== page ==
If you asked me where most of the world’s pumpkin supply was grown I’d say it was within 10 square miles of my front door. Evidently, I would be wrong. The town of Morton, (near Peoria) Illinois, is the self-proclaimed Pumpkin Capital of the World. They claim to grow almost 90% of all pumpkins grown in the US of A. I’m sure they must be correct. I mean, after all, they wouldn’t have the gourds to make stuff up, right?
I still have my doubts. We seem to be in pumpkin central. You can’t drive in any direction from my house without passing a pumpkin patch or roadside stand. I might have gone a little overboard myself. It started with Halloween decorating. First it was the Jack O’Lantern pumpkins. Just a few (few being 6). Then a nice sized sugar pumpkin (for “putting aside”). Then somehow our Jack collection grew to a dozen, although some were just mixed into the mums around the house and driveway (and many were not even carved). Then I just had to have at least a dozen smaller sugar pumpkins to place on the front porch railings (in exactly even spaces- I may have gotten carried away). It was 2 straight weeks of pumpkin heaven.
And then comes November 1st. I tried to convince Grumpy that pumpkin means fall; it’s not just a Halloween deco. First, he got rid of the Jack O’Lanterns. Then he started giving the hairy eyeball to the big, uncarved pumpkins mingling (hiding in terror) among the mums. Finally he wanted to take down my sweet pumpkin menagerie from the porch! Time for a compromise. I convinced him that the porch pumpkins should stay until after Thanksgiving, and agreed to process (put aside) or dispose of the rest.
So…it started with selections. Anything that didn’t make the “cut” was taken out to the woods for the enjoyment of the wood fairies. Then the real cutting happened. Two good sized pumkins were selected: a sugar pumpkin for canning and a Jack was set aside for more savory dishes. That Jack was a Beast! I scooped, cleaned, sectioned, peeled and cubed like crazy. Roasted just a small batch of seeds this year as we really just pick at them. The rest always go out to the birds, who might not appreciate the sodium. Half of Jack went into the freezer for future use (maybe some ravioli, rissoto, etc). I chose freezer for the savory pumpkin as it should have a bit more texture. The rest of Jack was destined for pumpkin soup.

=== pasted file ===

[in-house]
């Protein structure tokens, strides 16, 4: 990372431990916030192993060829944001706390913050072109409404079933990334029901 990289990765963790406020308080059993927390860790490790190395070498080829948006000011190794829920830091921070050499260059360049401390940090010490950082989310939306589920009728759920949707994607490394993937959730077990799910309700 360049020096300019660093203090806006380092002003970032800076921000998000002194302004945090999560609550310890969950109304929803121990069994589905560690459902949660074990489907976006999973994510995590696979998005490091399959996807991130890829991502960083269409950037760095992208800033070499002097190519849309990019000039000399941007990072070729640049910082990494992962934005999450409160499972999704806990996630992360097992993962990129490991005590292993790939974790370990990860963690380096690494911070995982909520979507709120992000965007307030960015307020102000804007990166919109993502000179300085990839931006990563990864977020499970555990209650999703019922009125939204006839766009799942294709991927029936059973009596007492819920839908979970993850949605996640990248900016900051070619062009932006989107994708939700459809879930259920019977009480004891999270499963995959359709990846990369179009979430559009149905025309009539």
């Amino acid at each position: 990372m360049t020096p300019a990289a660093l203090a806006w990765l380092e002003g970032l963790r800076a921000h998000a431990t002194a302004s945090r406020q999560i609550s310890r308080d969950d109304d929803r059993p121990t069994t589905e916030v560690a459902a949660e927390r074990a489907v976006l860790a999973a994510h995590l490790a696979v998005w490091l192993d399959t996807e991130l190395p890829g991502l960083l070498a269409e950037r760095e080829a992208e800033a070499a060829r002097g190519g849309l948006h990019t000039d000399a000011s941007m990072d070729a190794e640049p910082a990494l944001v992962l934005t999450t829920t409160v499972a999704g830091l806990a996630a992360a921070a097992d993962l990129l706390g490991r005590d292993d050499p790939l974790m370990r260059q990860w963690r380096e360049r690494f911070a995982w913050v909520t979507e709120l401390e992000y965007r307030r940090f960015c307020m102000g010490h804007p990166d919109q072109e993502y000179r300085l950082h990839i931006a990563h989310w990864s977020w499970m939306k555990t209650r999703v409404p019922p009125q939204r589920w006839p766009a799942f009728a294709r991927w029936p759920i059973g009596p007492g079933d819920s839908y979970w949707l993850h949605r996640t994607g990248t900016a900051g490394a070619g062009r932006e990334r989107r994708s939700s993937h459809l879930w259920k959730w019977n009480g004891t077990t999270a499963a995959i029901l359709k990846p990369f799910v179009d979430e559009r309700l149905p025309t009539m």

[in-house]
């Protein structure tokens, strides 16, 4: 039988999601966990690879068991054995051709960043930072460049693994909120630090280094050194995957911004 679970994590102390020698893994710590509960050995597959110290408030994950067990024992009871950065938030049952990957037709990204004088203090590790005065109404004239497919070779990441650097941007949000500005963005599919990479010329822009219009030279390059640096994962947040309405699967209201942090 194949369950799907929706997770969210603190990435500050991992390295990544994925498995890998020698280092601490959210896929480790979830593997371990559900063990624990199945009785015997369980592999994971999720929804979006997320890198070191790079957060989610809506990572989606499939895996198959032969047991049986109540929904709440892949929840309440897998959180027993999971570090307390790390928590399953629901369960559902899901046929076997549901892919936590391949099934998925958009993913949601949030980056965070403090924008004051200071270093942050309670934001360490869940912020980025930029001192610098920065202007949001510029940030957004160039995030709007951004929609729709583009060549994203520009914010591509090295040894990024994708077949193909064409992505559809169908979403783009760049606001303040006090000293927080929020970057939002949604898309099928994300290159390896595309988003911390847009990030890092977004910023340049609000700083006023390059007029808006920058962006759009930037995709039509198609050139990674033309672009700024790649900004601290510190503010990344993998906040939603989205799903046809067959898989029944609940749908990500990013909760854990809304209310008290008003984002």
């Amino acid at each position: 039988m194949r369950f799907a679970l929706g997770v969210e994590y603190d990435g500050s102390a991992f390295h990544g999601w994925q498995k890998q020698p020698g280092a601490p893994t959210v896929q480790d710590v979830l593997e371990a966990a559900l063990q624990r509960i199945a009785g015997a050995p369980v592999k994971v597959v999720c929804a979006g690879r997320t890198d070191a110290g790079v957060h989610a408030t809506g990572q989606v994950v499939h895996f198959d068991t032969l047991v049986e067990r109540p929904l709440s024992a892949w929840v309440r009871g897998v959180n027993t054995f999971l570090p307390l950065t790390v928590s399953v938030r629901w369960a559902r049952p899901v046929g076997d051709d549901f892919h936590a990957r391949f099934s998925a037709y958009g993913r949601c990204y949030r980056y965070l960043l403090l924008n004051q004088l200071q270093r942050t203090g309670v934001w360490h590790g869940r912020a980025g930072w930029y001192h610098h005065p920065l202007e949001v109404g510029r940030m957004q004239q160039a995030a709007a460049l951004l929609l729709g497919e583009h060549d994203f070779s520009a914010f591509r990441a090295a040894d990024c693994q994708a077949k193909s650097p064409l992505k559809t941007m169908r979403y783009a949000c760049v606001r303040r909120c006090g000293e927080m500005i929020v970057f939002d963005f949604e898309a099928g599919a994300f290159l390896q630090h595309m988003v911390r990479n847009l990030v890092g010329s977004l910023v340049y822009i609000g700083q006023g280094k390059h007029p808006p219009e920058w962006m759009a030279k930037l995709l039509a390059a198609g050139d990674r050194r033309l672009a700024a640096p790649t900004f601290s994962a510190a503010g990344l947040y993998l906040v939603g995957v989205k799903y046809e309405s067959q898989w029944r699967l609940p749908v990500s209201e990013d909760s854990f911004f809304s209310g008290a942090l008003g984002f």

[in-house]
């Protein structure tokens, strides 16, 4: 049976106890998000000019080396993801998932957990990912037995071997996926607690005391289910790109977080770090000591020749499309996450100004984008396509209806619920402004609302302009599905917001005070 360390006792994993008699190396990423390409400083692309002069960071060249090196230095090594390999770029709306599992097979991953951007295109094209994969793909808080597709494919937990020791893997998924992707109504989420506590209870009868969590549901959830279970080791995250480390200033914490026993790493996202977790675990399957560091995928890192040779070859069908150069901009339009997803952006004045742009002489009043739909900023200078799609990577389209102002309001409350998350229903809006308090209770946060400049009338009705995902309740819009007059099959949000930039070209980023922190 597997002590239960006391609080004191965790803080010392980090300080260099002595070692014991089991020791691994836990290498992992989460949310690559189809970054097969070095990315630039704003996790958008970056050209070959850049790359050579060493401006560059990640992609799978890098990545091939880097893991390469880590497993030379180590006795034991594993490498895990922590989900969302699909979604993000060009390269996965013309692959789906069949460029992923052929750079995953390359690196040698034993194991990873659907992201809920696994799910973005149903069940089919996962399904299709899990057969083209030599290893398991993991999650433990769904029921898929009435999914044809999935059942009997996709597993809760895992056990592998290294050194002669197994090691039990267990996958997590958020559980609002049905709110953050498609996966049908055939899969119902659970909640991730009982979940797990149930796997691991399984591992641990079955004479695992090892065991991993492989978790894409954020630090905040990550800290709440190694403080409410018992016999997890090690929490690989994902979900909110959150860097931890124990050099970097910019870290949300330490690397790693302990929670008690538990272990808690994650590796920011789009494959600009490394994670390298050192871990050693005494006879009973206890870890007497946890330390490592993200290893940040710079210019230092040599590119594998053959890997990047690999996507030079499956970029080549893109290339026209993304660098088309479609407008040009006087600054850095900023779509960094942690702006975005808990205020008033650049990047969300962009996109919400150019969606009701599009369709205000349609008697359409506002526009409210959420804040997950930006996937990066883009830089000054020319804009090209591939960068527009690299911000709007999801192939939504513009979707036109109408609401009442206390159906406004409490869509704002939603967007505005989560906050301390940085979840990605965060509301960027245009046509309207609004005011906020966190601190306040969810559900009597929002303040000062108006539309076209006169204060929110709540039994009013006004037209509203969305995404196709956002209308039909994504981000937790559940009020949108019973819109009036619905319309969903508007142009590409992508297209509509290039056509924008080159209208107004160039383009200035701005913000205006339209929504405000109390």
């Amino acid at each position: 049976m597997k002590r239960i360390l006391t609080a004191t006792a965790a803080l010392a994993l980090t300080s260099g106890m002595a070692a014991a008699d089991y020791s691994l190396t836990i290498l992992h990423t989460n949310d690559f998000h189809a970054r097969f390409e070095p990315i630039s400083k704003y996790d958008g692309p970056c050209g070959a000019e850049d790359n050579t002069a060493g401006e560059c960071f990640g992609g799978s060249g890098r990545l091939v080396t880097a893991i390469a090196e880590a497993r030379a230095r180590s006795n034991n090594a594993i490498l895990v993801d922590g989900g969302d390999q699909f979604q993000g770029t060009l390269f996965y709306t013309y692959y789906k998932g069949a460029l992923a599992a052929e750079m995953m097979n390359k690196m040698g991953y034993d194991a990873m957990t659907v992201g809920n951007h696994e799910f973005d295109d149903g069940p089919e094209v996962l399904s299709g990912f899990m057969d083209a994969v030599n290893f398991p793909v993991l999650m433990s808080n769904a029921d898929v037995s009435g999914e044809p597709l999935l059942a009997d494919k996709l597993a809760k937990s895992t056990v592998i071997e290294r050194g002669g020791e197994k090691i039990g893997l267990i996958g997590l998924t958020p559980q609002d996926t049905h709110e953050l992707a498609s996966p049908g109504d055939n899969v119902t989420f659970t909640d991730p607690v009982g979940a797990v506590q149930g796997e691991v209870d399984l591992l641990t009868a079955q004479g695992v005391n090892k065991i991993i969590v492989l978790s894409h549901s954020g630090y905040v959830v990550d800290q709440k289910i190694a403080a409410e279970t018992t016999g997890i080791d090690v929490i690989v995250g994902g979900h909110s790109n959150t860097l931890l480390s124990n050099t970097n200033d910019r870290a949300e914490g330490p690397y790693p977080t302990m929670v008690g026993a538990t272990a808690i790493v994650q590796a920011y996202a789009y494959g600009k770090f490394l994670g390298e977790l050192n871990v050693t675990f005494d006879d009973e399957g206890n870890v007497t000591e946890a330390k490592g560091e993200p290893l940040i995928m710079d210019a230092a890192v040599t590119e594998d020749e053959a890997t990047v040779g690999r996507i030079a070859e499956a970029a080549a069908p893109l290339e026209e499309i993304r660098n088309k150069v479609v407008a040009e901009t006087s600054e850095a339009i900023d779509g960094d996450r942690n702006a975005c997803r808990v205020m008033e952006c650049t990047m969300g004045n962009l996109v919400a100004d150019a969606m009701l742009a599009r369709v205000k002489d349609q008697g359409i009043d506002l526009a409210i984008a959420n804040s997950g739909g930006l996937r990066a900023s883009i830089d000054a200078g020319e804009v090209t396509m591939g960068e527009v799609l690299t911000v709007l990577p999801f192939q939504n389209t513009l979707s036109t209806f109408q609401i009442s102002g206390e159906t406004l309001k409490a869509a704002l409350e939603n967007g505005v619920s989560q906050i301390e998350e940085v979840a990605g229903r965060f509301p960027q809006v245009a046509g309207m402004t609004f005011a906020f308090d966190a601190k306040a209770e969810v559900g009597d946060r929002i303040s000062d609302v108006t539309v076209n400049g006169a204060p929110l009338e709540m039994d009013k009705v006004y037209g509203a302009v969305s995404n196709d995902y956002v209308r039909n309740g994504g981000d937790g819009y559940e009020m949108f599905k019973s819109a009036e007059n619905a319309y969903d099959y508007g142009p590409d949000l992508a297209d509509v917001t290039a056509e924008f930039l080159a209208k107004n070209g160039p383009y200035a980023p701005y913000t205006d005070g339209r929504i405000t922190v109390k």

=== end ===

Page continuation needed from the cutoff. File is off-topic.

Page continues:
I wasn’t in a “find a recipe” mood, more like a “just wing it” mode, but here’s the scoop: I sauteed a small chopped onion in a bit of butter (a bit= a hunk). Then I added the pumpkin, chicken stock to cover (it’s actually floating in the photo), 3 Bay leaves, 1 tsp dried thyme and 1/2 tsp rosemary. This was cooked until the pumpkin was soft. I removed the Bay leaves, used a stick mixer (wand?) to whip it silky smooth. Then I added some heavy cream; about a cup. Then a good grind of pepper.
Then, just for fun, I swirled a tiny bit of cream in the center of the bowl when I served it to my unsuspecting tasters. The survey says: PJ says it’s “not bad”, Avery declined to participate (she’s 14, sigh), Grumpy and Syd gave it 2 thumbs up (Bailey was not home). My opinion: it can’t hold a candle to pumpkin rissoto, but it’s still a very tasty fall soup. So this one will be a keeper.